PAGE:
Peter Carter, the chief executive of the RCN, said: “We are pleased with today’s outcome, which means that Margaret will be able to continue practising as a nurse. “In reaching this conclusion it has been recognised that, while the case raised complex questions about competing duties, Margaret had an unblemished career as a nurse and contributed significantly to the care of patients. “We would like to thank patients and the public for the vast support they have given her. “We consider the matter satisfactorily resolved and all parties can now move on.”
The Panorama programme, which was broadcast in 2005, was the result of a three-month investigation. Ms Haywood, who has more than 20 years’ experience, wore a hidden camera during 28 shifts on an acute medical ward. In one scene a patient was left to die alone, while another had to wait hours to go to the toilet. The BBC journalist Shabnam Grewal also took a job on the ward with a private company that held the contract to clean the hospital and serve food.
Ms Haywood said at the time: “Seeing this kind of care makes me feel angry; it makes me ashamed of my profession. “We’re talking about basic human needs here, basic nursing care.”
A “RIGHT” TO LARGE BREASTS under socialized medicine?
This is the insanity to which government medicine inevitably leads: a British transsexual is suing for the “right” to breast enlargement surgery:
The legally aided gender dysphoria sufferer, who has been living as a woman for over 10 years, says breast augmentation is essential to her female identity and emotional well-being and the refusal to give her the op amounts to sex discrimination.
Her unique test case against the West Berkire Primary Care Trust (PCT), in which the the Equality and Human Rights Commission will also be playing a part, is now set for hearing at the High Court on October 20.
Any government medicine system suffers from a fatal contradiction: health care is a “right,” but a right that must be rationed. Thus, the sort of craziness we are seeing here is inevitable:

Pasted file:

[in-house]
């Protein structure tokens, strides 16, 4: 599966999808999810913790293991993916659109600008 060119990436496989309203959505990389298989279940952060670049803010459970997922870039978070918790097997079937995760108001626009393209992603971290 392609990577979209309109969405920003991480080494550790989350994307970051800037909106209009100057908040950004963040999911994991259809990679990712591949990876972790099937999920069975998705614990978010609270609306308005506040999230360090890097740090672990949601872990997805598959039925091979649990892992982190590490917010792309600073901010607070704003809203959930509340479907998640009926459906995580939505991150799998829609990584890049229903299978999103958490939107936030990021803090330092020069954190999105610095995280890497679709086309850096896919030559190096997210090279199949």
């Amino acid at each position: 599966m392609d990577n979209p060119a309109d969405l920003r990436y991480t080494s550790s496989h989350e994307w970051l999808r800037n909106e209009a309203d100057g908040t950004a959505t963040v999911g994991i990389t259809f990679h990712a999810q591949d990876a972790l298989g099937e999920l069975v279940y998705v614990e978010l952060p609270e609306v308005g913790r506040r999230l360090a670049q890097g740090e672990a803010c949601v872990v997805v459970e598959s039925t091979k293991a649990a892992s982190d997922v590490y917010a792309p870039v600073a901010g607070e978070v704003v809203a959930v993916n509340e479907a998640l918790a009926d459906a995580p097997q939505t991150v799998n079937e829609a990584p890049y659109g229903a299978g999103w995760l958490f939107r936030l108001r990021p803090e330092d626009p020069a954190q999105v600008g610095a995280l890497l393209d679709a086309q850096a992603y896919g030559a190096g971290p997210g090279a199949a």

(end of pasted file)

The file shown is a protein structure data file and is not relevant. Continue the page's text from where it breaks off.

[The PCT's barrister] told Judge Nicola Davies QC: “Public bodies who have to make rationing decisions, like PCTs, face enormous difficulties. Wherever you draw the line, there will be those who are disappointed. It would make the job of PCTs virtually impossible if their decisions were constantly attacked.”
The transsexual plaintiff’s theory is that she is being discriminated against by being treated the same as a “natal female:”
Her barrister, Stephanie Harrison, said it amounted to sex discrimination that she had been treated in exactly the same way as a “natal female”, not suffering from gender dysphoria, applying for cosmetic breast enlargment on the NHS.
Arguing that C would “derive psychological benefit” from breast enhancement, Miss Harrison said the PCT’s refusal “leaves a treatable condition and untreated” and exposed her to “significant suffering”.
Breast augmentation would be “an appropriate and cost-effective treatment” that would enable C to achieve “a congruent physical, psychological and social identity”.
But the PCT’s policy that breast augmentation will only be funded in “exceptional” cases is so tight as to amount almost to a blanket ban, the barrister added.
Once you adopt the view that medical care is a “right” which the government must vindicate with taxpayer funds, there is no end to the insanity that will result.
Britain ‘embarrassed’ by academic excellence, says head
A leading private school is re-introducing scholarships for the brightest students amid claims Britain is “embarrassed” by academic excellence. The move – by Bristol Grammar School – comes despite the fact that free and subsidised places for top students can be claimed by children from middle-class backgrounds.
Many schools have scrapped scholarships in recent years under pressure from the Charity Commission in favour of means-tested bursaries targeted at students from the poorest homes. It follows the introduction of new rules forcing fee-paying schools to prove they provide “public benefit” to hang on to £100m a year in tax breaks.
But Bristol Grammar, which charges more than £10,000, said the trend risked leading to a decline in standards. Rod MacKinnon, the school’s headmaster, said: “We live in a society in which we are almost embarrassed to celebrate excellence, which is a big mistake. We seem to constantly emphasise egalitarianism over the traditional values of scholarship. “Excellence is something that we should strive for and ensure children aspire to achieve. Although we will have bursaries as well, we are signalling, with these awards, the value we base on rewarding and celebrating academic excellence.”